Stop assuming wrongly
“If you make an assumption, you suppose that something is true, sometimes wrongly.”
We’ve all assumed wrongly at some point. While it’s not always a big deal, sometimes the result can be disastrous. I’ve accidentally deleted all the weekly data in our production data warehouse because I assumed wrongly. (Thank goodness my assumption that we had working backups was correct!)
Most of the time I’m not aware that I make assumptions until something goes wrong, like when I realized I had deleted all that data. That’s when I stop and ask myself why I didn’t ask more questions, why I didn’t do more research, why I didn’t triple-check the logic?
The answer to why I assume wrongly is usually time. In the world of business intelligence there are just not enough hours in a day. When a business user asks for new data or a new report, their answer to “when do you need it?” is usually “yesterday”. We all want to deliver as much as possible in the shortest amount of time, which often leads to everyone making some kind of assumption without actually being aware of it. Business users assume IT knows all the business rules (“that’s supposed to be a negative amount”), IT assumes the business users have specified all requirements in detail (“that’s not in the requirements”), and we don’t take the time to sit down and go through it together.
Which leads me to my next point:
Start assuming responsibility
“If someone assumes responsibility, they begin to have responsibility.”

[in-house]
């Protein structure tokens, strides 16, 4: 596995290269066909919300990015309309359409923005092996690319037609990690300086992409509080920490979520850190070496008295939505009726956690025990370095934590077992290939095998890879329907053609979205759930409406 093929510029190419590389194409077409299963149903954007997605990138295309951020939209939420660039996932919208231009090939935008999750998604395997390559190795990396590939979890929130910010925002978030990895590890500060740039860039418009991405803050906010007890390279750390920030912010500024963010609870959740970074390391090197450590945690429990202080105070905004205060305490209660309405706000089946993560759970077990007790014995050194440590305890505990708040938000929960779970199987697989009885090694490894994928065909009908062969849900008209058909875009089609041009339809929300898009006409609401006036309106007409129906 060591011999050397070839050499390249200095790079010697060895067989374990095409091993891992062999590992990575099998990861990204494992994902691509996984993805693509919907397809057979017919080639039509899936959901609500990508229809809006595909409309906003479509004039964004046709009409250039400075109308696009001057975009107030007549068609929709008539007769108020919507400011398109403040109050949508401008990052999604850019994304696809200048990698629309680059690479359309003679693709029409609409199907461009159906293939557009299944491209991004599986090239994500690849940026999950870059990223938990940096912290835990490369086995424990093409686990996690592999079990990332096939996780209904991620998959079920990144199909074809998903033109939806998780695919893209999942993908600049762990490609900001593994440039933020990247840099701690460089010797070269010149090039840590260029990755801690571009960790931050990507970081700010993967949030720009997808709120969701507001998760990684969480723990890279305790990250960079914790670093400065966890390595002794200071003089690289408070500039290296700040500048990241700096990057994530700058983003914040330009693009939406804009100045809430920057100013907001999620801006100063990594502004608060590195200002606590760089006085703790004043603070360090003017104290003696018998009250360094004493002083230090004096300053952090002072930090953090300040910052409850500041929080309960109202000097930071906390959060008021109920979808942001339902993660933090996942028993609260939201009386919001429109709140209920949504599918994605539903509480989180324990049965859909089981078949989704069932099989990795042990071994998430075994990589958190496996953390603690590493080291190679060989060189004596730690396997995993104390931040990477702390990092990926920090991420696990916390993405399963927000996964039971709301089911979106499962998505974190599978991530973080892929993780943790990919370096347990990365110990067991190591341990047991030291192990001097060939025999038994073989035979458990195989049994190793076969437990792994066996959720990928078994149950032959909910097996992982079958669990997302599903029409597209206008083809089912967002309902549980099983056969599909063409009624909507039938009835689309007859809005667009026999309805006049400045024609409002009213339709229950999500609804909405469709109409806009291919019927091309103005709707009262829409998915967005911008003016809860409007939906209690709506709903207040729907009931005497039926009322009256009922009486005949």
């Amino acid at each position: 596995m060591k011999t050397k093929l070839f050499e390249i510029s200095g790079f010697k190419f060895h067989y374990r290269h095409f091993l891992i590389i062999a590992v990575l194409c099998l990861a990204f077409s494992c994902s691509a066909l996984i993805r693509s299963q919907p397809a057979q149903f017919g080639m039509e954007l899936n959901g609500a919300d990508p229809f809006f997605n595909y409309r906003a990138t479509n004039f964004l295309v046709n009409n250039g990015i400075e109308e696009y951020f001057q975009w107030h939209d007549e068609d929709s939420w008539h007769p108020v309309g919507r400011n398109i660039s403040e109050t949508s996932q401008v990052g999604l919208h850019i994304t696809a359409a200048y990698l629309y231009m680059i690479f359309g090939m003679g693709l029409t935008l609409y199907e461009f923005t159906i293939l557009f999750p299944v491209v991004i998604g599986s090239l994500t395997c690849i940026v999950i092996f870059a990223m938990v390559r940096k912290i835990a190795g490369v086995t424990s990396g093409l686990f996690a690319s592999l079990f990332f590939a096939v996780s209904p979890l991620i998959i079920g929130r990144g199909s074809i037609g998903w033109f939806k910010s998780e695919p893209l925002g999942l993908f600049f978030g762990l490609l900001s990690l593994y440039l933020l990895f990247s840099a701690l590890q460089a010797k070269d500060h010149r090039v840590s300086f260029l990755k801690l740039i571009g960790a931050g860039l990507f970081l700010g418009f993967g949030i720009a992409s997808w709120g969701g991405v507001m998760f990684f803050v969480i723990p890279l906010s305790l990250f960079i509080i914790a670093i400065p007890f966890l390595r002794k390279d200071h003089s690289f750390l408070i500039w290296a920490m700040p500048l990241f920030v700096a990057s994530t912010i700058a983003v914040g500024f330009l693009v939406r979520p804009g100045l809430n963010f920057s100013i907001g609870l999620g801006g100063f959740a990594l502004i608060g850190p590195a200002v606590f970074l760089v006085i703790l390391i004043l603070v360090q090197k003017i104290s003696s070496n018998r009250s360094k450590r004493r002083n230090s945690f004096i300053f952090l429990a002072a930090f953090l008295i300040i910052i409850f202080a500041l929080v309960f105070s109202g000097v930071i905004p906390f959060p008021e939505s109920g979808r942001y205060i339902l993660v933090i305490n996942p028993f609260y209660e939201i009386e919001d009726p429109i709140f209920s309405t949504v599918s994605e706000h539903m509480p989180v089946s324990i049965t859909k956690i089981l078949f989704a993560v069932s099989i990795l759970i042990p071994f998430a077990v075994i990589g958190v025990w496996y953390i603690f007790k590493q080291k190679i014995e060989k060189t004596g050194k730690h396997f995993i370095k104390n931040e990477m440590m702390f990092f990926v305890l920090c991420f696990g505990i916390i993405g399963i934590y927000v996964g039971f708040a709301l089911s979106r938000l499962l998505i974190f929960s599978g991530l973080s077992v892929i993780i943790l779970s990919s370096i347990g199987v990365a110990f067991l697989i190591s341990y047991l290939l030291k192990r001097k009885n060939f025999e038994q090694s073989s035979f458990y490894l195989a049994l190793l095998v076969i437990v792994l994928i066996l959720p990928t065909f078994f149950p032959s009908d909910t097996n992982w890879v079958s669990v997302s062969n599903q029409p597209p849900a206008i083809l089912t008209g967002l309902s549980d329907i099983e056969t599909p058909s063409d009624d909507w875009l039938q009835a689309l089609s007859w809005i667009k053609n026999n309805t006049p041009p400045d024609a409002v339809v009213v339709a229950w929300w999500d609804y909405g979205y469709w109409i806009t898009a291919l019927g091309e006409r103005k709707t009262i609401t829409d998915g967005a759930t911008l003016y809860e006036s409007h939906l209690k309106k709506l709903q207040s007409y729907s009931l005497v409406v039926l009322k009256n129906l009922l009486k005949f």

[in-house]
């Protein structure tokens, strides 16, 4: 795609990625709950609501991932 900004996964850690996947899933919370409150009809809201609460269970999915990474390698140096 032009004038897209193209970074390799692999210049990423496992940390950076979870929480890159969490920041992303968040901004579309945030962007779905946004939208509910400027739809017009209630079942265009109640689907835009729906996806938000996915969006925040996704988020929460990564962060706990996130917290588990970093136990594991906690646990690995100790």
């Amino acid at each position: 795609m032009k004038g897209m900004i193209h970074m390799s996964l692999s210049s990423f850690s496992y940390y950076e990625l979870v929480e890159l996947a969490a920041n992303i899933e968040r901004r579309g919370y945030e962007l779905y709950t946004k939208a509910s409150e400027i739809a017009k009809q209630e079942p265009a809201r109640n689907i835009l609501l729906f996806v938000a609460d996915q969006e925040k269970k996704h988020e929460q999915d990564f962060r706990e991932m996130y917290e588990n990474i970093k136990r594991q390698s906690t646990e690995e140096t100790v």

We need to take our time to collaborate, to ask those questions, to do that research and to triple-check that logic. Don’t assume that everyone else knows what you know, but share your knowledge. Don’t just assume that things work, but see how you can improve them. Work together.
I’ll start with me and make this a goal for me at work :)
When Boris (@brshristov) invited me to a #SQLHangout I was really honored and couldn’t say no. It’s such a fun idea and I’ve really enjoyed watching the other #SQLHangouts. It’s great to see people’s personalities shine through in videos instead of only reading their blog posts, and I learn something new.
I suggested to chat about Biml, something I’ve only recently begun learning myself that has already saved me many hours of work. I still have so much to learn, but the fact that it took me about 20 hours to learn something new that has saved me and my coworkers hundreds of hours already… That’s worth sharing. If I can do it, you can do it!
Boris named the video “Biml. An introduction.” I thought a more appropriate name was “Blabbering about Biml” :)
I forgot to mention their names, but thank you to Julie Smith (@JulieChix) and André Kamman (@AndreKamman) for inspiring me to learn more Biml in their SQLSaturday sessions in Tampa and Copenhagen! :)
At work we wanted to start using Biml to speed up development in our existing projects without making too many changes at once. I decided to start by writing Biml files that generates SSIS packages exactly like the ones we already have so we can implement changes faster, and step one was to figure out how to create Package Configurations and Connection Managers in Biml:
Create an XML configuration file Package Configuration
Create the Connection Manager specified in the XML configuration file
Create SQL Server Package Configurations that use the Connection Manager specified in the XML configuration file
Create Connection Managers specified in the [SSIS Configurations] table in SQL Server